In his quest to stretch imagination, Hersh has laid bare the mistrust that Pakistani establishment and people have of US policies, a measure of which Hilary Clinton got in her confidence building and fact finding visit to Pakistan. It also reflects the patriotism of Pakistanis and how they covet their national aspirations. Washington Post takes a snipe at Pakistan-China Relations and nuclear proliferation to exert diplomatic pressure as counter weight to US cooperation with India. It also seeks to deflect Pakistani attention from the on going Indian preparations for a thermo nuclear test. It is an attempt to weaken Pakistan’s resolve of a matching response through diplomatic pressure and significant US presence n Pakistan. Greig Miller of Los Angeles Times, through deliberate scoops seeks to discredit both the Pakistan Army and ISI as cash hungry organisations willing to sell mothers for dollars.

So why and who in USA is doing what it does? The answer is Sothern Front. However, in entirety this policy is confronted (as long as India is co-opted) with challenges from Islam as the centre piece of Pakistan’s Ideology; the armed forces that will rise to the call of the last battle; and Pakistan’s nuclear capability. The three are conjoined by the people of Pakistan and will be a force multiplier when push comes to shove. If that happens, it will be the mother of all wars. The sentiments of hate rife amongst Pakistanis are not religiously motivated. They are a reaction to the hate strategy unleashed on the region after 9/11. Talibanization and Al Qaeeda are broad dumping grounds for all types of resistance and crime. A hail of cruise missiles, daisy cutters, bunker busters and air strikes were unleashed on the Pashtuns of Afghanistan. Pakistan through well timed mobilisation by India was prevented from sealing its borders with ethnic proximate Afghanistan. The entire backwash flowed into Pakistan.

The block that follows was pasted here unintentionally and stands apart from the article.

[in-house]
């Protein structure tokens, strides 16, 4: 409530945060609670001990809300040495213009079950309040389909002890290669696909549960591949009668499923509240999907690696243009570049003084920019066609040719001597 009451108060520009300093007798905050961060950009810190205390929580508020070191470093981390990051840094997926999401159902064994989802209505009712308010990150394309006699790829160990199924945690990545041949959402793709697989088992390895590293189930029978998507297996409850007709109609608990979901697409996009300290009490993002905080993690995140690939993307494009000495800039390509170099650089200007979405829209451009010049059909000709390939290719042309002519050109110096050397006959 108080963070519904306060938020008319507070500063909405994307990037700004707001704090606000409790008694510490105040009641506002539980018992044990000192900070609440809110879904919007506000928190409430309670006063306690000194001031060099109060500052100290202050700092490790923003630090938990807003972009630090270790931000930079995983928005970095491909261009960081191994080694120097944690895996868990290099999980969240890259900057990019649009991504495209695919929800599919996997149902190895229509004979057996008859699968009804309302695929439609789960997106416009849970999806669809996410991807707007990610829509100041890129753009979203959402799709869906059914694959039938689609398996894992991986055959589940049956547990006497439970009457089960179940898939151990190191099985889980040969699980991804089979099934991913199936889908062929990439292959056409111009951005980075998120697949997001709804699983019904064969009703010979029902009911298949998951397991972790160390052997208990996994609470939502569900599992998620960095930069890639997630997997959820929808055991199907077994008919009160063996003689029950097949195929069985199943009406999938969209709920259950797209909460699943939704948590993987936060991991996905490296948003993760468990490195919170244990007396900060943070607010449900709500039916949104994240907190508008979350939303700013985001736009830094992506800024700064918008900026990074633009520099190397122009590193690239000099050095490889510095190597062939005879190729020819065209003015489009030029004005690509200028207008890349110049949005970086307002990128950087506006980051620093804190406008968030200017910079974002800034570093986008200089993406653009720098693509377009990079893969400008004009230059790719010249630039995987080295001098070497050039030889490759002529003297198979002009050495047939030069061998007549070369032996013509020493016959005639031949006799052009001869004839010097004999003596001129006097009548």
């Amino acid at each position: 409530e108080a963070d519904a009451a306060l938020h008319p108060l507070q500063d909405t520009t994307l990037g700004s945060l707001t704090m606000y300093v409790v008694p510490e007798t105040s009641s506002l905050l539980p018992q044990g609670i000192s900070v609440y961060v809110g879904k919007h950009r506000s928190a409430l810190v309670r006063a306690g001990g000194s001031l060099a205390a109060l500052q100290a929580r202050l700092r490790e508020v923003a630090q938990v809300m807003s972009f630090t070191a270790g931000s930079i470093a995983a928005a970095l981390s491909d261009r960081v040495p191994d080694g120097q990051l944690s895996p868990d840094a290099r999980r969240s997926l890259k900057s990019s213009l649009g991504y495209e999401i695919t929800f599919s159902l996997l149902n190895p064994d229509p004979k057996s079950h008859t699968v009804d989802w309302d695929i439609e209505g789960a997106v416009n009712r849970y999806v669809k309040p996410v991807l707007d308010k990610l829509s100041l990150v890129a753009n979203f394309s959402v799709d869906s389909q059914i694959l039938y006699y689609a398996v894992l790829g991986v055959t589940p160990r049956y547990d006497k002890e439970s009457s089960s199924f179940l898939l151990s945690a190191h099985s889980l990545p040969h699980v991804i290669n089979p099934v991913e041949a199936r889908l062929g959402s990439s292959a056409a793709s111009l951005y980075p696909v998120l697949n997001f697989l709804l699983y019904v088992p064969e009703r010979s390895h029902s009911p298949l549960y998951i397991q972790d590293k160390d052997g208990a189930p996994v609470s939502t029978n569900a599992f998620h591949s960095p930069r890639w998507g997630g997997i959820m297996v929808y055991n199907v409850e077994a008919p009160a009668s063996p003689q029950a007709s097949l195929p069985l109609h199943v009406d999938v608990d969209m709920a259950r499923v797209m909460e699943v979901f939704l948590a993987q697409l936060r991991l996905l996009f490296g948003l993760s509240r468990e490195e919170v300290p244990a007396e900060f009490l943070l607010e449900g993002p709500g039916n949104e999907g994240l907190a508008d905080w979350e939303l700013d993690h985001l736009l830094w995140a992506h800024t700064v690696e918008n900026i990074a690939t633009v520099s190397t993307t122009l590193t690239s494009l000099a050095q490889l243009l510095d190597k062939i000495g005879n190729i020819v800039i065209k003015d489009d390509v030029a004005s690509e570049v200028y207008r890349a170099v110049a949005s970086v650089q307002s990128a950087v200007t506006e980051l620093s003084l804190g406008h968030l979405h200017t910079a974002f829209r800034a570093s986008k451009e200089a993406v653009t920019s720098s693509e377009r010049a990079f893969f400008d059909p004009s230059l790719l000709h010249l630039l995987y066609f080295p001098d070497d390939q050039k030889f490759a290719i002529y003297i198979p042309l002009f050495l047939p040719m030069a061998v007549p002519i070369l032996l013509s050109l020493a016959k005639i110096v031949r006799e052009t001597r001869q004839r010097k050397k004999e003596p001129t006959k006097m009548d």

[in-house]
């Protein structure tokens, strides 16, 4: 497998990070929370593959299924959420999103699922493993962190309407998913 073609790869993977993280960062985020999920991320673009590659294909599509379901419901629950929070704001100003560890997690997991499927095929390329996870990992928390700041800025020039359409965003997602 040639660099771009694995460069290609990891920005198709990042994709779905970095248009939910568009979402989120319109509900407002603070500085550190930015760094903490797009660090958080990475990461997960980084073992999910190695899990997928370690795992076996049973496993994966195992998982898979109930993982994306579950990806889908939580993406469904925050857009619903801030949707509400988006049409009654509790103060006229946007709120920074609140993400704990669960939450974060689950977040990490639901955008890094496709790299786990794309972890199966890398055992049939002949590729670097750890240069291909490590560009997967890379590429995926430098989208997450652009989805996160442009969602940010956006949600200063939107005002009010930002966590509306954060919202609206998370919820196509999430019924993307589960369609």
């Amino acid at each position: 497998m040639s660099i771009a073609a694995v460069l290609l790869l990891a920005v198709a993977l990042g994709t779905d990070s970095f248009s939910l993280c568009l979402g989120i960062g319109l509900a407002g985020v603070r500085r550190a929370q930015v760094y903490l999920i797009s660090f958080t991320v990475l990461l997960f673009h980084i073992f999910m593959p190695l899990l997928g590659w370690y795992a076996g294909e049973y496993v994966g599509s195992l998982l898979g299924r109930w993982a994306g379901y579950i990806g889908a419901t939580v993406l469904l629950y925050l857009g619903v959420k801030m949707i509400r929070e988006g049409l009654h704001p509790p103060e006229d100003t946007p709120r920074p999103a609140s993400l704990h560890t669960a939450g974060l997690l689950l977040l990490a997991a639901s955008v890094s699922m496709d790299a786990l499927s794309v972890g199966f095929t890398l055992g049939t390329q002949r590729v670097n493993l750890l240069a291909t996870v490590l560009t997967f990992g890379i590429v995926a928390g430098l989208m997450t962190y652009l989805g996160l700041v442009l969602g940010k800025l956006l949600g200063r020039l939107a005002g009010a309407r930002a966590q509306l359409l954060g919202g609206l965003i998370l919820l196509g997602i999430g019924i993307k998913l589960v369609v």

Within a generation, the most valued ally was reduced to ‘where all roads cross’. USA feels that short of a general outpouring, at an opportune time they would have a Chalabi in Pakistan to facilitate their objectives. But USA elects to ignore that in long drawn wars of attrition, the Forgotten Social Dimension of Strategy calls the final shot. Now while Pentagon goes hunting good Taliban for reconstruction from the cinders of the pyre, it engages the very people it maimed with daisy cutters. Some even delink them from Al Qaeda; which has now moved to sanctuaries of Pakistani Militants (an aggregate of militants, local chieftains, war lords and sectarian militant outfits some led by western/Indian trained agents).

Through crafty constructs, USA disgraces Pakistan and its institutions that have served it best for many decades. The latest tirade against Pakistani institutions was beefed by a letter from Obama, to the President of Pakistan asking to raise the intensity of operations pending increase of force levels in Afghanistan, an assessment repeatedly pointed by me in my articles. So what do people and statesmen of Pakistan make of all this. I would say, “Seek Peace with Pride, but if ABSOLUTISM strikes, be prepared for the Last Battle”.

Courtesy :  Sharafs

37 Comments

Filed under Pakistan, Terrorism, USA, War On Terror

37 responses to “Political Absolutism

  1. Milind Kher

    Ever and anon one hears about militants trained by India. If these very militants had vowed to fight a jihad against India if India ever attacked Pakistan, I cannot understand why India would train these militants.

    These conspiracy theories only vitiate the atmosphere and help nobody

  2. Hayyer

    Are Brigadier Sharaf’s views typical in the Pakistan Army?
    India is responsible for the attack on its Parliament which led it to mobilize? And this was planned with the US to prevent Pakistan from sealing its western borders? Pakistan will sacrifice everything just so as to preserve its nuclear option? Isn’t this paranoid?
    “So why and who in USA is doing what it does? The answer is Sothern Front.”
    This meaning of this bit eluded me.
    “However, in entirety this policy is confronted (as long as India is co-opted) with challenges from Islam as the centre piece of Pakistan’s Ideology; the armed forces that will rise to the call of the last battle; and Pakistan’s nuclear capability.”
    Does Brigadier Sharaf mean that Pakistan expects the US and India to fight Pakistan together and that Pakistan will use its nuclear weapons in a kind of Armageddon? Does the scenario seem remotely likely as Obama and Pakistan’s best friend, China jointly plan South Asia’s future?

  3. Vajra

    @Hayyer

    Read his other articles. He’s a class act. He also reads all comments on his writings, and comes boiling out, swinging punches left and right, whenever he thinks he’s being derided: he’s always right, of course, but on the other hand, doesn’t always get it.

  4. AZW